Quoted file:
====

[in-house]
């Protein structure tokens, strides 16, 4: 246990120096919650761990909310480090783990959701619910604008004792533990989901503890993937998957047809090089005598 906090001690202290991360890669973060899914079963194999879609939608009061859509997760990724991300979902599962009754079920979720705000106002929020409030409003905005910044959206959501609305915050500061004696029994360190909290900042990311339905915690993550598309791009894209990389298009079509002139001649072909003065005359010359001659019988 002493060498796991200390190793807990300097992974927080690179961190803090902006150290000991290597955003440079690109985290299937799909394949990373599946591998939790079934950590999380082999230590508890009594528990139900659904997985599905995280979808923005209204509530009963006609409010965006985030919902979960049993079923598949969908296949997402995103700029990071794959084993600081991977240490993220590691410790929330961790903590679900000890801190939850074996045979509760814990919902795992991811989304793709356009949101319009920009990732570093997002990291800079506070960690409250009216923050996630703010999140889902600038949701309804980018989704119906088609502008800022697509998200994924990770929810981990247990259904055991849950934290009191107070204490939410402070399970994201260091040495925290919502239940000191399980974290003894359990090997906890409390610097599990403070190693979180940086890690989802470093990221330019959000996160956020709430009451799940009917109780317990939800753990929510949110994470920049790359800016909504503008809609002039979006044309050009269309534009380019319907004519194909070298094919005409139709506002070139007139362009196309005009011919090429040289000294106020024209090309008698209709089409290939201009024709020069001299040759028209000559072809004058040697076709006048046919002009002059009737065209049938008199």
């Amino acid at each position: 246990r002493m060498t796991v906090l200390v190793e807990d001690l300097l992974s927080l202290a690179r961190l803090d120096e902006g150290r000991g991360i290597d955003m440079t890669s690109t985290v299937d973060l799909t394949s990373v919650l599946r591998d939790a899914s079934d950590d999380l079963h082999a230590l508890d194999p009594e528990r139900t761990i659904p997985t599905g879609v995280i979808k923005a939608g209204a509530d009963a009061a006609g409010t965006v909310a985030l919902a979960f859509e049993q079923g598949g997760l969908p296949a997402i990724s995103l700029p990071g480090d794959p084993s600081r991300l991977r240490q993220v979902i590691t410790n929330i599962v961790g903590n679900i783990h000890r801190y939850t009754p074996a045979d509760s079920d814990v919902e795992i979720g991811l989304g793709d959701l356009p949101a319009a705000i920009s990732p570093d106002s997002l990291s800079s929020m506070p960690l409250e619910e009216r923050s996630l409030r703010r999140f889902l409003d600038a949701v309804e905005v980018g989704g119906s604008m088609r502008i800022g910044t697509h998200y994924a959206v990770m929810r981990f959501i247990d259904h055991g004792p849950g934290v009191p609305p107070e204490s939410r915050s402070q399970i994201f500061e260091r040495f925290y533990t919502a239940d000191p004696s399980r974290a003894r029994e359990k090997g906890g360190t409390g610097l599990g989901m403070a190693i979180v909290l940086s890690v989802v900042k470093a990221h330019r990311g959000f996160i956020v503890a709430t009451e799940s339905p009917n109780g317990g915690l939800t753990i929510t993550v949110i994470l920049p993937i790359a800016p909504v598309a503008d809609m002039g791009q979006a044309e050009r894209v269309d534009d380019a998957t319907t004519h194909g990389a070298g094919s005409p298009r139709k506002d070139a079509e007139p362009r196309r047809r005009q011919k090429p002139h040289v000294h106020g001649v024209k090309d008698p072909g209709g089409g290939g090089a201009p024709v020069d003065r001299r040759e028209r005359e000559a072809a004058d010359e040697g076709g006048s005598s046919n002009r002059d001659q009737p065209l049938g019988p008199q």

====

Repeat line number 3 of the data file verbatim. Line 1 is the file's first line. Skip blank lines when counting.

């Amino acid at each position: 246990r002493m060498t796991v906090l200390v190793e807990d001690l300097l992974s927080l202290a690179r961190l803090d120096e902006g150290r000991g991360i290597d955003m440079t890669s690109t985290v299937d973060l799909t394949s990373v919650l599946r591998d939790a899914s079934d950590d999380l079963h082999a230590l508890d194999p009594e528990r139900t761990i659904p997985t599905g879609v995280i979808k923005a939608g209204a509530d009963a009061a006609g409010t965006v909310a985030l919902a979960f859509e049993q079923g598949g997760l969908p296949a997402i990724s995103l700029p990071g480090d794959p084993s600081r991300l991977r240490q993220v979902i590691t410790n929330i599962v961790g903590n679900i783990h000890r801190y939850t009754p074996a045979d509760s079920d814990v919902e795992i979720g991811l989304g793709d959701l356009p949101a319009a705000i920009s990732p570093d106002s997002l990291s800079s929020m506070p960690l409250e619910e009216r923050s996630l409030r703010r999140f889902l409003d600038a949701v309804e905005v980018g989704g119906s604008m088609r502008i800022g910044t697509h998200y994924a959206v990770m929810r981990f959501i247990d259904h055991g004792p849950g934290v009191p609305p107070e204490s939410r915050s402070q399970i994201f500061e260091r040495f925290y533990t919502a239940d000191p004696s399980r974290a003894r029994e359990k090997g906890g360190t409390g610097l599990g989901m403070a190693i979180v909290l940086s890690v989802v900042k470093a990221h330019r990311g959000f996160i956020v503890a709430t009451e799940s339905p009917n109780g317990g915690l939800t753990i929510t993550v949110i994470l920049p993937i790359a800016p909504v598309a503008d809609m002039g791009q979006a044309e050009r894209v269309d534009d380019a998957t319907t004519h194909g990389a070298g094919s005409p298009r139709k506002d070139a079509e007139p362009r196309r047809r005009q011919k090429p002139h040289v000294h106020g001649v024209k090309d008698p072909g209709g089409g290939g090089a201009p024709v020069d003065r001299r040759e028209r005359e000559a072809a004058d010359e040697g076709g006048s005598s046919n002009r002059d001659q009737p065209l049938g019988p008199q």